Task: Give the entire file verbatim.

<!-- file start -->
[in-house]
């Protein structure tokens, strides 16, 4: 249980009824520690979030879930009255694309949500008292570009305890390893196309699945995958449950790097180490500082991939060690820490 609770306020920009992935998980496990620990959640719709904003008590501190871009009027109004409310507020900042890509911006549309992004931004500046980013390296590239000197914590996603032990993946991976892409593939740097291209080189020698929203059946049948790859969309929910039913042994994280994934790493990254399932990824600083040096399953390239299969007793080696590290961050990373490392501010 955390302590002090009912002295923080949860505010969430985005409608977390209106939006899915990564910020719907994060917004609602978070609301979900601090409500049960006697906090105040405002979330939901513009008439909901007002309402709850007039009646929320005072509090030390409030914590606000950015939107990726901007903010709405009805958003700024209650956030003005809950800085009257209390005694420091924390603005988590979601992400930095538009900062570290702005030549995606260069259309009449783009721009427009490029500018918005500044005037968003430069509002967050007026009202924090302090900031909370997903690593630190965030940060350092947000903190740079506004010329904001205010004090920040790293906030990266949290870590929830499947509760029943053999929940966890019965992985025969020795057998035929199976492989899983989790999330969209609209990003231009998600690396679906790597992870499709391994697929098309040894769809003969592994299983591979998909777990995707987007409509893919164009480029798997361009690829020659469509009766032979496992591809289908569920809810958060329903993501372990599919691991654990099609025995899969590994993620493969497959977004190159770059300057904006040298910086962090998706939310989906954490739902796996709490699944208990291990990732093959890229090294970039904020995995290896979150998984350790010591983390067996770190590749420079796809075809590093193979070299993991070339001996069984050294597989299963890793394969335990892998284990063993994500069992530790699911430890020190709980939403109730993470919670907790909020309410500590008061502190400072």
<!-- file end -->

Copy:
[in-house]
């Protein structure tokens, strides 16, 4: 249980009824520690979030879930009255694309949500008292570009305890390893196309699945995958449950790097180490500082991939060690820490 609770306020920009992935998980496990620990959640719709904003008590501190871009009027109004409310507020900042890509911006549309992004931004500046980013390296590239000197914590996603032990993946991976892409593939740097291209080189020698929203059946049948790859969309929910039913042994994280994934790493990254399932990824600083040096399953390239299969007793080696590290961050990373490392501010 955390302590002090009912002295923080949860505010969430985005409608977390209106939006899915990564910020719907994060917004609602978070609301979900601090409500049960006697906090105040405002979330939901513009008439909901007002309402709850007039009646929320005072509090030390409030914590606000950015939107990726901007903010709405009805958003700024209650956030003005809950800085009257209390005694420091924390603005988590979601992400930095538009900062570290702005030549995606260069259309009449783009721009427009490029500018918005500044005037968003430069509002967050007026009202924090302090900031909370997903690593630190965030940060350092947000903190740079506004010329904001205010004090920040790293906030990266949290870590929830499947509760029943053999929940966890019965992985025969020795057998035929199976492989899983989790999330969209609209990003231009998600690396679906790597992870499709391994697929098309040894769809003969592994299983591979998909777990995707987007409509893919164009480029798997361009690829020659469509009766032979496992591809289908569920809810958060329903993501372990599919691991654990099609025995899969590994993620493969497959977004190159770059300057904006040298910086962090998706939310989906954490739902796996709490699944208990291990990732093959890229090294970039904020995995290896979150998984350790010591983390067996770190590749420079796809075809590093193979070299993991070339001996069984050294597989299963890793394969335990892998284990063993994500069992530790699911430890020190709980939403109730993470919670907790909020309410500590008061502190400072």